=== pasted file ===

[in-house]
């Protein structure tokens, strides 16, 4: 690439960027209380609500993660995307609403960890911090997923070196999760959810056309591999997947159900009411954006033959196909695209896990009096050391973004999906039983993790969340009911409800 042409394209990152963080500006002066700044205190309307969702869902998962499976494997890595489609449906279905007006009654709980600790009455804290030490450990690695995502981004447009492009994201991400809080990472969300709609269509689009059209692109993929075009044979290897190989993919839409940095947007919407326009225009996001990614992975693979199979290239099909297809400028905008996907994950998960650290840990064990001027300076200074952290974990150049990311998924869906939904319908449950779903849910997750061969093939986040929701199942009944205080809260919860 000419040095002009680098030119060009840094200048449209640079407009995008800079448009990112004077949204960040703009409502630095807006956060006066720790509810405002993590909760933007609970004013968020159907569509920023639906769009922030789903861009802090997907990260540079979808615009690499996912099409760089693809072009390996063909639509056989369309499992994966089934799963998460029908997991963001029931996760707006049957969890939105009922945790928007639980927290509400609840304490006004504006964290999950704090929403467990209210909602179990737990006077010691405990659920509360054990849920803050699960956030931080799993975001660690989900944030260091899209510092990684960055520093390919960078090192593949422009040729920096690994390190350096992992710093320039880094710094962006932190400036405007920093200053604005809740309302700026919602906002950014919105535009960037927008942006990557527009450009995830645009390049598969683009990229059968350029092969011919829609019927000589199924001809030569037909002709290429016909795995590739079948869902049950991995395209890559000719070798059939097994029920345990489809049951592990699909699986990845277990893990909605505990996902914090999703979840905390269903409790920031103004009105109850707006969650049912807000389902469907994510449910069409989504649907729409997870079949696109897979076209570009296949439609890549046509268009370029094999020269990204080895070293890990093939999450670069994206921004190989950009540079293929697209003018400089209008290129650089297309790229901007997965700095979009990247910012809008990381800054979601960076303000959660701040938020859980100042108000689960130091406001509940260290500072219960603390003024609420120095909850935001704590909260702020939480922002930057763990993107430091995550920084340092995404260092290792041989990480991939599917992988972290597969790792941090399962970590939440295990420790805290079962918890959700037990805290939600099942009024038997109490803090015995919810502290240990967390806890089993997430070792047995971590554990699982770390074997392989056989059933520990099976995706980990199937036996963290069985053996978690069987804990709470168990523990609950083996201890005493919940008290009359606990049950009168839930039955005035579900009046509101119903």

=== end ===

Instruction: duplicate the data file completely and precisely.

[in-house]
């Protein structure tokens, strides 16, 4: 690439960027209380609500993660995307609403960890911090997923070196999760959810056309591999997947159900009411954006033959196909695209896990009096050391973004999906039983993790969340009911409800 042409394209990152963080500006002066700044205190309307969702869902998962499976494997890595489609449906279905007006009654709980600790009455804290030490450990690695995502981004447009492009994201991400809080990472969300709609269509689009059209692109993929075009044979290897190989993919839409940095947007919407326009225009996001990614992975693979199979290239099909297809400028905008996907994950998960650290840990064990001027300076200074952290974990150049990311998924869906939904319908449950779903849910997750061969093939986040929701199942009944205080809260919860 000419040095002009680098030119060009840094200048449209640079407009995008800079448009990112004077949204960040703009409502630095807006956060006066720790509810405002993590909760933007609970004013968020159907569509920023639906769009922030789903861009802090997907990260540079979808615009690499996912099409760089693809072009390996063909639509056989369309499992994966089934799963998460029908997991963001029931996760707006049957969890939105009922945790928007639980927290509400609840304490006004504006964290999950704090929403467990209210909602179990737990006077010691405990659920509360054990849920803050699960956030931080799993975001660690989900944030260091899209510092990684960055520093390919960078090192593949422009040729920096690994390190350096992992710093320039880094710094962006932190400036405007920093200053604005809740309302700026919602906002950014919105535009960037927008942006990557527009450009995830645009390049598969683009990229059968350029092969011919829609019927000589199924001809030569037909002709290429016909795995590739079948869902049950991995395209890559000719070798059939097994029920345990489809049951592990699909699986990845277990893990909605505990996902914090999703979840905390269903409790920031103004009105109850707006969650049912807000389902469907994510449910069409989504649907729409997870079949696109897979076209570009296949439609890549046509268009370029094999020269990204080895070293890990093939999450670069994206921004190989950009540079293929697209003018400089209008290129650089297309790229901007997965700095979009990247910012809008990381800054979601960076303000959660701040938020859980100042108000689960130091406001509940260290500072219960603390003024609420120095909850935001704590909260702020939480922002930057763990993107430091995550920084340092995404260092290792041989990480991939599917992988972290597969790792941090399962970590939440295990420790805290079962918890959700037990805290939600099942009024038997109490803090015995919810502290240990967390806890089993997430070792047995971590554990699982770390074997392989056989059933520990099976995706980990199937036996963290069985053996978690069987804990709470168990523990609950083996201890005493919940008290009359606990049950009168839930039955005035579900009046509101119903």